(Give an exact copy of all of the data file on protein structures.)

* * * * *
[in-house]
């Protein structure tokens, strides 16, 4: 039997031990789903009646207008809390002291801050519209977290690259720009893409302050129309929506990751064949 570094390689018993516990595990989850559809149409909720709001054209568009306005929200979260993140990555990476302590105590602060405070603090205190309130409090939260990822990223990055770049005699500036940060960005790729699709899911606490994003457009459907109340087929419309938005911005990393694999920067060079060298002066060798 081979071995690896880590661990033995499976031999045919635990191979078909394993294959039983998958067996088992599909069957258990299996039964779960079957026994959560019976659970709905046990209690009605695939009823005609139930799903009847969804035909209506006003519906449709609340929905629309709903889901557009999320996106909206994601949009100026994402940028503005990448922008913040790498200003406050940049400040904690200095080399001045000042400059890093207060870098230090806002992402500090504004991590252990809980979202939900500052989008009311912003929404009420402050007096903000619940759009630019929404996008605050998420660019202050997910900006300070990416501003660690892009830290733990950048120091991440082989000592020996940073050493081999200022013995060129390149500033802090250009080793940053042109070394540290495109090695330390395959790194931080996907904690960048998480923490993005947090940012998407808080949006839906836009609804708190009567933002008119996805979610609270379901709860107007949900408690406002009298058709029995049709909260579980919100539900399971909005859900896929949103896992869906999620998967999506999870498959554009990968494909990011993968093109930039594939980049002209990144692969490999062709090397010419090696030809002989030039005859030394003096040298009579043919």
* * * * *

[in-house]
């Protein structure tokens, strides 16, 4: 039997031990789903009646207008809390002291801050519209977290690259720009893409302050129309929506990751064949 570094390689018993516990595990989850559809149409909720709001054209568009306005929200979260993140990555990476302590105590602060405070603090205190309130409090939260990822990223990055770049005699500036940060960005790729699709899911606490994003457009459907109340087929419309938005911005990393694999920067060079060298002066060798 081979071995690896880590661990033995499976031999045919635990191979078909394993294959039983998958067996088992599909069957258990299996039964779960079957026994959560019976659970709905046990209690009605695939009823005609139930799903009847969804035909209506006003519906449709609340929905629309709903889901557009999320996106909206994601949009100026994402940028503005990448922008913040790498200003406050940049400040904690200095080399001045000042400059890093207060870098230090806002992402500090504004991590252990809980979202939900500052989008009311912003929404009420402050007096903000619940759009630019929404996008605050998420660019202050997910900006300070990416501003660690892009830290733990950048120091991440082989000592020996940073050493081999200022013995060129390149500033802090250009080793940053042109070394540290495109090695330390395959790194931080996907904690960048998480923490993005947090940012998407808080949006839906836009609804708190009567933002008119996805979610609270379901709860107007949900408690406002009298058709029995049709909260579980919100539900399971909005859900896929949103896992869906999620998967999506999870498959554009990968494909990011993968093109930039594939980049002209990144692969490999062709090397010419090696030809002989030039005859030394003096040298009579043919």